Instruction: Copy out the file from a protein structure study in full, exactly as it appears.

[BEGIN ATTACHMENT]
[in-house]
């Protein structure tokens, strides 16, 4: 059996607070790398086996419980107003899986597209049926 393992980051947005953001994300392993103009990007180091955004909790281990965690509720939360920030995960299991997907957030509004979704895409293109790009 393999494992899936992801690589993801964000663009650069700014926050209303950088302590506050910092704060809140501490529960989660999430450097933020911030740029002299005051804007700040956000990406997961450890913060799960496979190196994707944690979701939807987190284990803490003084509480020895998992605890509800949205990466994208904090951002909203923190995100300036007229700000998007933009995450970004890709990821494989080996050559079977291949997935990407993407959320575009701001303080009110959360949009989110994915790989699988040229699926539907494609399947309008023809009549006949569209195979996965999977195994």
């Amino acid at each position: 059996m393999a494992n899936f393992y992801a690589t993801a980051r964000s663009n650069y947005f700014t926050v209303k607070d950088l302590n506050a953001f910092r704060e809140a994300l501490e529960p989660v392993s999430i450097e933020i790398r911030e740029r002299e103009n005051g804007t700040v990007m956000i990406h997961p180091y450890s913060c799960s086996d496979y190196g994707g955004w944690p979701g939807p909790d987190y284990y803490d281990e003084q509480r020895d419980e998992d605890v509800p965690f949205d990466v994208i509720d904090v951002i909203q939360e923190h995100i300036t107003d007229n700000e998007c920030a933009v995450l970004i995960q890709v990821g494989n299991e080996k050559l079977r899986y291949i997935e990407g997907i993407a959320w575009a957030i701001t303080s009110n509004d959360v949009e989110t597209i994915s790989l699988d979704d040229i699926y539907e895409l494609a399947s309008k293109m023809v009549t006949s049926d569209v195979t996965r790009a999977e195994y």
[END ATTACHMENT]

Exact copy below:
[in-house]
């Protein structure tokens, strides 16, 4: 059996607070790398086996419980107003899986597209049926 393992980051947005953001994300392993103009990007180091955004909790281990965690509720939360920030995960299991997907957030509004979704895409293109790009 393999494992899936992801690589993801964000663009650069700014926050209303950088302590506050910092704060809140501490529960989660999430450097933020911030740029002299005051804007700040956000990406997961450890913060799960496979190196994707944690979701939807987190284990803490003084509480020895998992605890509800949205990466994208904090951002909203923190995100300036007229700000998007933009995450970004890709990821494989080996050559079977291949997935990407993407959320575009701001303080009110959360949009989110994915790989699988040229699926539907494609399947309008023809009549006949569209195979996965999977195994």
């Amino acid at each position: 059996m393999a494992n899936f393992y992801a690589t993801a980051r964000s663009n650069y947005f700014t926050v209303k607070d950088l302590n506050a953001f910092r704060e809140a994300l501490e529960p989660v392993s999430i450097e933020i790398r911030e740029r002299e103009n005051g804007t700040v990007m956000i990406h997961p180091y450890s913060c799960s086996d496979y190196g994707g955004w944690p979701g939807p909790d987190y284990y803490d281990e003084q509480r020895d419980e998992d605890v509800p965690f949205d990466v994208i509720d904090v951002i909203q939360e923190h995100i300036t107003d007229n700000e998007c920030a933009v995450l970004i995960q890709v990821g494989n299991e080996k050559l079977r899986y291949i997935e990407g997907i993407a959320w575009a957030i701001t303080s009110n509004d959360v949009e989110t597209i994915s790989l699988d979704d040229i699926y539907e895409l494609a399947s309008k293109m023809v009549t006949s049926d569209v195979t996965r790009a999977e195994y």